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How to Use Change Management Frameworks at Your Agency

Everyone goes through change at some point in their lives. It’s one of the few constants we can count on. Maybe it’s a new job, new leadership, or perhaps you’ve been asked to manage some change at your agency.

We can all agree that it’s personal, and it often requires us to develop new skills and systems in order to embrace change. But one reason why change fails is leaders don’t take into account how it affects people personally, said Pamela Thompson, Senior Organizational Culture Advisor at the Consumer Financial Protection Bureau.

Thompson addressed a packed house during GovLoop’s Next Generation of Government Training Summit, where she taught attendees how to identify elements in two change management models: Prosci ADKAR and William Bridges Transitions.

She explained that using a change management model is important whenever you’re implementing change because it sets you up for higher rates of success.

Most of the discussion focused on the Prosci ADKAR model, which can be used to manage change at the individual and organizational levels. But each step of the model must be carried out sequentially. The five building blocks for successful change in this model include:

Awareness. Change for individuals starts with building awareness for the need to change. Individuals’ understanding of the need to change depends on a variety of factors, including their view of the current state of affairs, whether they believe there is a need to change and how they perceive the problem and the credibility of the individual sharing the message about change.

Desire. This can be the hardest part — getting people to have a desire for change. You can influence people’s desire for change by helping them to see what’s in it for them. Keep in mind that their perception of the environment is subject to change, Thompson explained.

“As change agents, wherever you sit in the organization … we can influence people’s desires,” she said. She recommended that organizations work with their leaders to participate actively and openly in the change process. For example, Thompson’s agency is undergoing a big change management effort to help employees embrace behavioral norms more consistently across the agency. Those include valuing diversity and inclusion, holding each other accountable, partnerships and decision-making.

Knowledge. Gaining knowledge about change depends on employees’ current knowledge base. At CFPB, the agency used training it already had to support its behavioral norms efforts. Senior leaders made a commitment to behaviors they would adhere to, such as giving and receiving feedback. They were asked to demonstrate these behaviors four consecutive times in front of their direct reports. It was key for leaders to embrace the change before asking their direct reports to do the same.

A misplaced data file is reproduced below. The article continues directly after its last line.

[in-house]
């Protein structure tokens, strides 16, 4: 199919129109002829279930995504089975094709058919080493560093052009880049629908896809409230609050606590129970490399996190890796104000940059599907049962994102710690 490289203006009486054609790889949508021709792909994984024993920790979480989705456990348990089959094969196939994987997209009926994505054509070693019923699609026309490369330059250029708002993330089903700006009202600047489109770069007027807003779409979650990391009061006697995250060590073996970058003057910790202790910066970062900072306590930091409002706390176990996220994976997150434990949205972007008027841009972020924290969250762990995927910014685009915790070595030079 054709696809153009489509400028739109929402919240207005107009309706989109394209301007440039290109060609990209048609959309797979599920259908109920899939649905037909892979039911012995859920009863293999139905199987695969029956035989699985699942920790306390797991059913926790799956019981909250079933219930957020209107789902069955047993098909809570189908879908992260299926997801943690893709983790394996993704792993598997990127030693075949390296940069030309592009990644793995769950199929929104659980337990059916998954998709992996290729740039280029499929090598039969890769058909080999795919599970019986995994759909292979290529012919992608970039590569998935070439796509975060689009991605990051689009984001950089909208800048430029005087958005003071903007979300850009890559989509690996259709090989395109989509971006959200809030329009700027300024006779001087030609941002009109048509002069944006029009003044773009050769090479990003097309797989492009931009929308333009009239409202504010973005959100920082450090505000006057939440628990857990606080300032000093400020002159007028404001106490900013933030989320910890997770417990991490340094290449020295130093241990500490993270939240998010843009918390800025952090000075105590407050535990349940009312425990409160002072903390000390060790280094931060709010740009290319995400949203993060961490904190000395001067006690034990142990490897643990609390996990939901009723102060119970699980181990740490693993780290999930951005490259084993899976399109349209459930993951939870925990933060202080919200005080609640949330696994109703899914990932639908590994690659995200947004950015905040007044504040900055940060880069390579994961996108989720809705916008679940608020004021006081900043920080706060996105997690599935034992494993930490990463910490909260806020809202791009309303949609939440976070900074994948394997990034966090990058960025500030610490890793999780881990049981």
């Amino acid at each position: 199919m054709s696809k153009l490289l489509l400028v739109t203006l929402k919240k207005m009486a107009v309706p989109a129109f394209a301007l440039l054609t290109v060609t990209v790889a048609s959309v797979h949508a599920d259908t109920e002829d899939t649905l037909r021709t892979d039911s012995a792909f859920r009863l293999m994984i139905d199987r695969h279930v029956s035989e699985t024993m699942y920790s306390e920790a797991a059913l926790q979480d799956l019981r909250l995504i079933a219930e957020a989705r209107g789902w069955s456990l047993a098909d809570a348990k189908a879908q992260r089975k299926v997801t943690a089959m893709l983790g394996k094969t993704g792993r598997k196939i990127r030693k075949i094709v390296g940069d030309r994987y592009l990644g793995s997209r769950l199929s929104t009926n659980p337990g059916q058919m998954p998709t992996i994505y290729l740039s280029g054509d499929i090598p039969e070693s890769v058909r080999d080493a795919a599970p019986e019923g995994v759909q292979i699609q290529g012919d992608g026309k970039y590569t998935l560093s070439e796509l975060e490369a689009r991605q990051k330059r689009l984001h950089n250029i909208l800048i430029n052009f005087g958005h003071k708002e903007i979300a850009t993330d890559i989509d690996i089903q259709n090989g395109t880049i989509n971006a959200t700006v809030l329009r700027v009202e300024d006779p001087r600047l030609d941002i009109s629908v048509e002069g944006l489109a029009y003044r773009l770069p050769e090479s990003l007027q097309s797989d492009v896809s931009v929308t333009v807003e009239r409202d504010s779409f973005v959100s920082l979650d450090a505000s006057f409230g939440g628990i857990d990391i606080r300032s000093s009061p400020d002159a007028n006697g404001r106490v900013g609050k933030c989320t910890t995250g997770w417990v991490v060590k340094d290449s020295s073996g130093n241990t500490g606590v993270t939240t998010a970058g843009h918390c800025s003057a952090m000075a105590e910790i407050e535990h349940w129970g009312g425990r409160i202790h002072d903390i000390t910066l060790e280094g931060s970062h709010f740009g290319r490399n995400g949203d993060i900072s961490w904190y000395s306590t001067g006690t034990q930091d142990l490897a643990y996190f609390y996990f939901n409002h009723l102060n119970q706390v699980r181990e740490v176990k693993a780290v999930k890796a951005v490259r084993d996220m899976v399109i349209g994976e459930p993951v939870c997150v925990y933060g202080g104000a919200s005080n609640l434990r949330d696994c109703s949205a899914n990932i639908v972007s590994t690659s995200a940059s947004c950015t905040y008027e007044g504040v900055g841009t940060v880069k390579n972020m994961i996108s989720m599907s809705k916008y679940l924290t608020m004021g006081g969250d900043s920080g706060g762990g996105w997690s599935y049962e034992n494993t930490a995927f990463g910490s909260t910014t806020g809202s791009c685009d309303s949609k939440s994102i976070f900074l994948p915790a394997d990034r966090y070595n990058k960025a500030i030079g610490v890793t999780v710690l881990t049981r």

Ability. This is about achieving the desired change in performance or behavior. Thompson shared that her agency learned firsthand that simply telling people about change is not enough. They need time to practice new behaviors.

Reinforcement. Change must be reinforced. “You have to have an accountability system,” Thompson said. For example, CFPB linked the behavioral norms to performance standards. The agency also did a norms survey to hear if people know what the norms are, whether their leaders told them what was expected and if the changes were making a difference.

There’s also the Williams Bridges Model. It can be used for professional or personal transitions, but unlike ADKAR, Bridges is all about change at the individual level and moving people through it.

It includes three phases that are not separate or sequential, but one phase will dominate the others at any given time. There’s the ending phase, which involves letting go of old ways. There are feelings of loss, sadness, fear and resentment during this phase. Even positive changes have endings, so find ways to honor the past while moving forward, Thompson said.

The neutral zone is the in-between time when the old situation is gone but the new situation isn’t fully operationalized. People often feel confused, overloaded, skeptical and disengaged. Productivity may decline temporarily because they’re trying to let go of the old and embrace the new. Thompson noted that you have to manage this carefully.

Her advice: Just acknowledging the time of uncertainty can comfort employees and help them understand that they may be in different places than others. Then there’s the new beginning phase. It’s a time to celebrate, and people are on board with the changes.

Thompson stressed the importance of listening to people. Understanding where they’re coming from and even how culture plays a role is key. “Don’t impose your will on people, and understand what is important to them.”

This blog post is a recap of a session that took place at the recent Next Generation of Government Summit. Want to see more great insights that came out of NextGen? Head here.

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